We all know that a blog is a powerful tool that allows people to broadcast their ideas, thoughts and opinions online daily, weekly or even monthly. In fact, we are more likely to read blog posts on a variety of topics today than traditional news and media magazine outlets. According to Wordpress, more than 409 million online users are consuming approximately 22.7 billion blog pages each month. I myself currently subscribe to dozens of blogs on a variety of topics, especially those regarding Design and EdTech.
In many schools, blogging is a classic platform for displaying K-12 student learning which is accessible to local school and global community members. However, a recent search of international school blogging systems reveals poorly utilized or mismanaged blogs that are little more than shells, or what I refer to as 'zombie' blogs. These are blogs that might have one or all of the following afflictions:
Why has this apparent atrophy of such an essential platform occurred?
Lack of Hype
One possibility is that as we live in an age of rapid technological advancements the 'classics' are often deemed irrelevant in favor of new apps and platforms for no other reason than...well...age. Business Professors Rahul Kapoor (Wharton School at the University of Pennsylvania) and Ron Adner (Tuck School of Business at Dartmouth College) studied emerging technologies in various industries and the probability of their adoption. They explain that adopting new technologies without considering the effect on the overall 'ecosystem' is a common mistake, "...you see quite often overly optimistic, aggressive expectations about new technologies. Some people refer to it as the 'hype cycle'."
"You see quite often overly optimistic, aggressive expectations about new technologies. Some people refer to it as the 'hype cycle'."
They go on to explain that best approach when adopting new technologies is to "...look at both the new technology ecosystem and the old technology ecosystem. It's really bringing these two ecosystems together as an analytical framework that can generate a lot more valuable insights, in our view."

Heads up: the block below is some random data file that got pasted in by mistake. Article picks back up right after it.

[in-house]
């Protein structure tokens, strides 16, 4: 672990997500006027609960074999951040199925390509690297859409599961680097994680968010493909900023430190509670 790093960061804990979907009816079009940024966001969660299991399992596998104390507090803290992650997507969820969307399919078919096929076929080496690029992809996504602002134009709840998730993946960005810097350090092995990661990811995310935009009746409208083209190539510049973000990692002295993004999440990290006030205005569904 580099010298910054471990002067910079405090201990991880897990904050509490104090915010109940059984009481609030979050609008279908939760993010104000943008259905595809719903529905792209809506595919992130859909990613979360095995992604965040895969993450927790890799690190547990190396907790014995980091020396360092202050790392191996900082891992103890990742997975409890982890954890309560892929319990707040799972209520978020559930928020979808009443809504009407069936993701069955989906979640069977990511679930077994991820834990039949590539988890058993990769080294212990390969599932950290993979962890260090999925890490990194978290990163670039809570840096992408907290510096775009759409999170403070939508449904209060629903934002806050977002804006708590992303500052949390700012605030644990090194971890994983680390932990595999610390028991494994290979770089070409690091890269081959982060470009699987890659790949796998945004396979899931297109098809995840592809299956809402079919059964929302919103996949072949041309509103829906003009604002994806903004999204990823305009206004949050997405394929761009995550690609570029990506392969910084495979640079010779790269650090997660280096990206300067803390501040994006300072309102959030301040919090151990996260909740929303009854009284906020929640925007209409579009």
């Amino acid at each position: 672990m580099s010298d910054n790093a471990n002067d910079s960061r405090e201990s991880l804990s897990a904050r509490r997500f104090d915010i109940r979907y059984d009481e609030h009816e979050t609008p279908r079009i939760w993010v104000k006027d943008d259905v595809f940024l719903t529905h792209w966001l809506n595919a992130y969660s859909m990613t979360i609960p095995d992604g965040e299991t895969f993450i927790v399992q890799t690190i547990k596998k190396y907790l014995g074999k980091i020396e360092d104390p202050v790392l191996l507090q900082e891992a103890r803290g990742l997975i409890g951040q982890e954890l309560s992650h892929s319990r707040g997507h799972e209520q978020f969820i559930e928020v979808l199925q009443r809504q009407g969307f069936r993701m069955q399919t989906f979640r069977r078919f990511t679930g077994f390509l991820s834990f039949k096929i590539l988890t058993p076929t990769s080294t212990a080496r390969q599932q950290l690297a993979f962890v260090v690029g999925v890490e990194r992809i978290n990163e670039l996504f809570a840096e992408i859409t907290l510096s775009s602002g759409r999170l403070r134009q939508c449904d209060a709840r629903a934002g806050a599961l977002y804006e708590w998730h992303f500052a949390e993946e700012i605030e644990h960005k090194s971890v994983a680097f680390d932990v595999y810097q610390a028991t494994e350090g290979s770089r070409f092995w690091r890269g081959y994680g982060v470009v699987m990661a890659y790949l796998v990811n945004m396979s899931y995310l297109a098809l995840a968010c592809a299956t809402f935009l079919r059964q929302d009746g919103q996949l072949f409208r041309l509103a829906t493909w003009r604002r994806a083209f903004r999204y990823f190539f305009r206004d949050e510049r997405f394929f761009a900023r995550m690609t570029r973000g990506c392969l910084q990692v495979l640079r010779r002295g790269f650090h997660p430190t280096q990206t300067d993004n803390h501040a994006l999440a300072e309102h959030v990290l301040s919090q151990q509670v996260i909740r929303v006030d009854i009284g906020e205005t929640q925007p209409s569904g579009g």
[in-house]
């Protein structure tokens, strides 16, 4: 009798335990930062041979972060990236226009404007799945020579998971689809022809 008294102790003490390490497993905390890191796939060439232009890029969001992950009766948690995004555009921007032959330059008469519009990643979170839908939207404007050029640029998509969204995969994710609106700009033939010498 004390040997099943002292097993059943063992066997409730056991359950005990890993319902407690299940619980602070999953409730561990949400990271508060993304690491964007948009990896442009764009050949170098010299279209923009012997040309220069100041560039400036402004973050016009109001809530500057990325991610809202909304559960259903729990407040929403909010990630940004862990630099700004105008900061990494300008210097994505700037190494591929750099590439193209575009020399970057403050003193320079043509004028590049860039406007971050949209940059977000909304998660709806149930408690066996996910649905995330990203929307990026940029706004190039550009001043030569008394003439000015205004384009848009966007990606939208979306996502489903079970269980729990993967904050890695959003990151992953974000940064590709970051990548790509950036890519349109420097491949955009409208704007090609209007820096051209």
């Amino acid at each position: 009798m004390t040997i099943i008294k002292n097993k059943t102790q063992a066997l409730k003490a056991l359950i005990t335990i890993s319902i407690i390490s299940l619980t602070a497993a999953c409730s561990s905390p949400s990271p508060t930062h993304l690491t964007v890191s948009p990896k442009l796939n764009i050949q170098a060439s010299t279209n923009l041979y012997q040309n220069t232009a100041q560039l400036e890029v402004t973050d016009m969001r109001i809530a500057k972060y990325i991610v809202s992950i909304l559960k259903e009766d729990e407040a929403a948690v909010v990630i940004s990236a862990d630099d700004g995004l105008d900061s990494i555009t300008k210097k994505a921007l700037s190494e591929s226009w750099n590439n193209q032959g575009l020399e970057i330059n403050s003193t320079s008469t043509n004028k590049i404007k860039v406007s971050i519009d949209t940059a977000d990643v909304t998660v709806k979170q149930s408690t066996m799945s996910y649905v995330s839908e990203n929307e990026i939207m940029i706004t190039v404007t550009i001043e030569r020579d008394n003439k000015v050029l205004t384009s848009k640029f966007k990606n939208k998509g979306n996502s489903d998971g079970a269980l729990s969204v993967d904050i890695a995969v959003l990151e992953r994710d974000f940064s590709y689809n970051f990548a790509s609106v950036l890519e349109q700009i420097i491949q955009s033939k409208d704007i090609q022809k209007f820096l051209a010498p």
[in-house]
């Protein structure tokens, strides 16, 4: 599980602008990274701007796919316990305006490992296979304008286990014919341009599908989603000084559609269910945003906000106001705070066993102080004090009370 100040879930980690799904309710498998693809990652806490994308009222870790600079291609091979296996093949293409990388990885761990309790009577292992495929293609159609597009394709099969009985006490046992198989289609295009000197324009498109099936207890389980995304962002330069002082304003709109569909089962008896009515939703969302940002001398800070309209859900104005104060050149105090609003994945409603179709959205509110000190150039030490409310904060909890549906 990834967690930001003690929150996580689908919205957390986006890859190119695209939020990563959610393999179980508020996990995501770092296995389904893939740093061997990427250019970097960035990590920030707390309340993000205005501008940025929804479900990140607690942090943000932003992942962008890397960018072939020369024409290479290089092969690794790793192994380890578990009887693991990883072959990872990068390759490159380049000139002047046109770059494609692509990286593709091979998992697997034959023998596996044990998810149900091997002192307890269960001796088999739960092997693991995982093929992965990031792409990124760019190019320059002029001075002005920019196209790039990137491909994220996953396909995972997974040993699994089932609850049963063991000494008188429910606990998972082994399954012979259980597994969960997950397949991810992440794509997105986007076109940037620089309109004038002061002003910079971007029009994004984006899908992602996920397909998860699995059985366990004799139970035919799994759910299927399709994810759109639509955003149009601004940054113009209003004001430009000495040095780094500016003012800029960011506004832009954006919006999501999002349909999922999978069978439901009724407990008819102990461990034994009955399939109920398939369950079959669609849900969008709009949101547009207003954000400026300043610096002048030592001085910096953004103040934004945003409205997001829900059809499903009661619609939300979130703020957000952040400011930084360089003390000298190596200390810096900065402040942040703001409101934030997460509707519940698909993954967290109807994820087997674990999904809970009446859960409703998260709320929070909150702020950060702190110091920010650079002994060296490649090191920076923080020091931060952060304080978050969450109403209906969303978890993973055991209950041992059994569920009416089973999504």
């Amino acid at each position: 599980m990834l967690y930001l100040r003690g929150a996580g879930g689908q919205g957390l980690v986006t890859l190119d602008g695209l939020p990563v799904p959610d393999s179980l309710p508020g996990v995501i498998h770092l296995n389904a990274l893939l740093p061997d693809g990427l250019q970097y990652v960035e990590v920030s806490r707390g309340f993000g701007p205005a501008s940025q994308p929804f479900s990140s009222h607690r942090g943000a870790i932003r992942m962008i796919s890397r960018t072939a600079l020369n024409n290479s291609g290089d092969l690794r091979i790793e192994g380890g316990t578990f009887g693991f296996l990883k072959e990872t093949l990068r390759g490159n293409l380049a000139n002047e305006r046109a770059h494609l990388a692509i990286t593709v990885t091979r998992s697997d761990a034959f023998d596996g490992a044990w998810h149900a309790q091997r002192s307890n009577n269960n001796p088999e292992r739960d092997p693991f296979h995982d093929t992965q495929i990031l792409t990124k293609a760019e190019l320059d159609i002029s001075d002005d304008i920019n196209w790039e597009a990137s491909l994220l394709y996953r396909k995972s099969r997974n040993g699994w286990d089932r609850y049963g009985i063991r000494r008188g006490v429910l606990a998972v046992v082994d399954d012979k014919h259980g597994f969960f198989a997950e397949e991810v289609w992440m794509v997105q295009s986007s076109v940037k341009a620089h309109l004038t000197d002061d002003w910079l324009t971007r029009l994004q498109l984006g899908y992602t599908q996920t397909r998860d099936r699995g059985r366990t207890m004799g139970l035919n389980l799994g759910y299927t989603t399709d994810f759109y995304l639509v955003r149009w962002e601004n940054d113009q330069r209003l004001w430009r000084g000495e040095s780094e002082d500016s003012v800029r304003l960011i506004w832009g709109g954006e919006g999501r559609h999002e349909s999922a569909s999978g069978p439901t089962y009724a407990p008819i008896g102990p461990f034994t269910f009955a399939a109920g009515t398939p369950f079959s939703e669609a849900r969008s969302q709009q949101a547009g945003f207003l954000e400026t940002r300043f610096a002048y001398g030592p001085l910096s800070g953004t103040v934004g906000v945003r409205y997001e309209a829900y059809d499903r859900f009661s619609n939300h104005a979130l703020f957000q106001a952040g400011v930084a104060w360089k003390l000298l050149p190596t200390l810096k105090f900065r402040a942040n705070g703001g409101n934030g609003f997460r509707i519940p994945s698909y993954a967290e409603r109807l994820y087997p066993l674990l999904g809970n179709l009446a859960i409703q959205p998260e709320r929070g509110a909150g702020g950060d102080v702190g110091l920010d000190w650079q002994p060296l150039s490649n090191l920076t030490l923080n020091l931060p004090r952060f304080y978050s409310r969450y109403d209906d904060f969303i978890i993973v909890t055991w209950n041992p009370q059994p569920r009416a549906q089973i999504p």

In the Education industry, the ecosystem is anything that supports the learning; the educator, the classroom, even the tools. Does the new technology truly replace the ecosystem support of a blog? Perhaps combining this new technology with the blogging platform is the best solution through embedding. Embedding in this case, is when you add another technology tool 'inside' of another. Blogs have a feature that is labeled either 'embed code' or 'html' which allow you to insert another piece of software via coded instructions. Here are a few examples:For more tools see this excellent list from Edublogs.
Lack of Training
Another possibility is that since blogs are considered ‘old’ technology, no new materials for training are being created. It seems as if it is assumed that everyone already knows how to use blogs - but do they know how to use them fully?
Here are a few resources to get you off on the right track:
What is a Blog? video by Edublogs
2. Blog Anatomy Outline by Jennifer Simon (click on image to download)
3. How to Start a Blog by Wordpress (click image below to go to site)
Wordpress Blog Tutorials
Lack of Purpose
Or perhaps the issue lies in not fully understanding how blogs enrich student learning. The blog structure is an excellent tool for enabling Connectivist learning. Let's take a closer look.
What is Connectivism?
Connectivism is a learning theory for the digital age created by Stephan Downes and George Siemens in which knowledge is obtained through a network outside of the learner via technologies that facilitate the collection and organization of information.
Connectivism is a learning theory for the digital age created by Stephan Downes and George Siemens in which knowledge is obtained through a network outside of the learner via technologies that facilitate the collection and storage of information.
Connectivism features 8 Principles that can guide you in helping your learners:
In the image below Madeleine Brookes, Educational Technology Coordinator and Co-Founder of Learning 2, illustrates the connection between these principles and blogging features:
How Does Connectivism Work?
With teacher guidance regarding the 8 principles, students decide upon a topic and then Aggregate, Remix, Repurpose, and Feed Forward (ARRFF) this information in the form of new ideas and thoughts which they then share with a global audience via blog posts; and (hopefully) elicit feedback sparking a new pass through the four phases listed again in more detail below:
Presented with these ideas and resources, would you still give up on that 'zombie' blog or would you take action and give it new life? Please leave a comment and/or share this post with others.
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